Aim: The overall aim was to explore patients’ experiences of bladder care and voiding issues due to hip surgery and to evaluate staffs’ adherence to risk assessment for urinary retention according to evidence-based guide-lines.  

    Design and method: Study I had a descriptive design and data was analysed using inductive content analysis. Study II was an observational study analysed with descriptive and comparative statistics, and logistic regressions.  

    Findings: Patients experienced that bladder care and monitoring seemed important, although the reason was not fully explained to them, nor the related risk between hip surgery and urinary retention. Those experiencing bladder issues postoperatively managed and sought care on their own, not associating such events with their hip surgery. The bladder issues were described as negatively affecting daily life.  

    Documentation in medical records (n=1382) indicated low adherence to recommended risk assessment for urinary retention (23.4%), and performed assessment was significantly associated with acute surgery or being treated at an academic hospital. Acute patients experienced urinary retention or other bladder issues more frequently, and among those patients completing a survey (n=447), 11.9% reported increased bladder issues after surgery.  

    Conclusions: With a lack of communication with patients about bladder care, and limited adherence to risk assessment for urinary retention, further efforts to reinforce guideline implementation are needed. This should include a more patient-centred approach in the attempts to provide better, safer and more equal care. 

    List of papers
    1. Patients experiences of urinary retention and bladder care-A qualitative study in orthopaedic care
    Open this publication in new window or tab >>Patients experiences of urinary retention and bladder care-A qualitative study in orthopaedic care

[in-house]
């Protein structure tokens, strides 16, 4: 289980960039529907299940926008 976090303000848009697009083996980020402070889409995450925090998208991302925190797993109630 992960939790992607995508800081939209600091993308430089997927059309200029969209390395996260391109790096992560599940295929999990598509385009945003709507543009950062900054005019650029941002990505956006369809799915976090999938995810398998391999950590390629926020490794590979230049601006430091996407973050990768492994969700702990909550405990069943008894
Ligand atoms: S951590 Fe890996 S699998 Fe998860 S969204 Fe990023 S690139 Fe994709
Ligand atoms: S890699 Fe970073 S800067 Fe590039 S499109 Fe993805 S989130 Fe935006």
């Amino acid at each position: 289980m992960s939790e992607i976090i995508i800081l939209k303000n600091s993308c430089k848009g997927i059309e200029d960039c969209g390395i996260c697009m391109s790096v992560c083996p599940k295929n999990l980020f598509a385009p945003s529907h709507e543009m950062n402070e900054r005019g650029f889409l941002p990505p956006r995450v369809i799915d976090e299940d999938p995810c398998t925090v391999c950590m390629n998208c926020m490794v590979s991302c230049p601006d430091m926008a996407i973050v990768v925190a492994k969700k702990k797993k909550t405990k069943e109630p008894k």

Show others...
    2023 (English)In: International Journal of Orthopaedic and Trauma Nursing, ISSN 1878-1241, E-ISSN 1878-1292, Vol. 50, article id 101034Article in journal (Refereed) Published
    Abstract [en]

    Background: Urinary retention is a common complication associated with hip surgery. There are easily available, evidence-based clinical practice guidelines pre-scribing how to prevent both urinary retention and other voiding issues, by means of bladder monitoring and risk assessments. A detected lack of adherence to such guidelines increases risks for unnecessary suffering among patients but a greater understanding of patients experiences can benefit tailored interventions to address quality and safety gaps in orthopaedic nursing and rehabilitation.Purpose: The aim was to describe patients experiences of urinary retention, bladder issues, and bladder care in orthopaedic care due to hip surgery.Method: This was a qualitative study with a descriptive design: content analysis with an inductive approach was applied to interviews (n = 32) and survey free-text responses (n = 122) across 17 orthopaedic units in Sweden.Results: The patients had received no or limited details for the recurrent bladder care interventions (such as bladder scans and prompted voiding) while at the hospital. They relied on the staff for safe procedures but were left to themselves to manage and comprehend prevailing bladder issues. Despite the patients ex-periences of bladder issues or the risk of urinary retention postoperatively, the link to hip surgery remained unknown to the patients, leaving them searching for self -management strategies and further care.Conclusions: Patients perspectives on bladder care, urinary retention and bladder issues can serve as a means for increased understanding of procedures and issues, reinforcing improved implementation of guidelines, including person-centred information. Safer bladder procedures imply further patient engagement, highlighted in guidelines.

    Place, publisher, year, edition, pages
    ELSEVIER SCI LTD, 2023
    National Category
    Nursing
    Identifiers
    urn:nbn:se:liu:diva-196690 (URN)10.1016/j.ijotn.2023.101034 (DOI)001037809900001 ()37437464 (PubMedID)
    Available from: 2023-08-18 Created: 2023-08-18 Last updated: 2024-05-03
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  • 3.
    Winberg, Madeleine
    et al.
    Linköping University, Department of Health, Medicine and Caring Sciences, Division of Nursing Sciences and Reproductive Health. Linköping University, Faculty of Medicine and Health Sciences. Region Östergötland, Anaesthetics, Operations and Specialty Surgery Center, Department of Hand and Plastic Surgery.
    Nyman, Maria Halleberg
    Orebro Univ, Sweden.
    Fjordkvist, Erika
    Orebro Univ, Sweden.
    Joelsson-Alm, Eva
    Karolinska Inst, Sweden.
    Eldh, Ann Catrine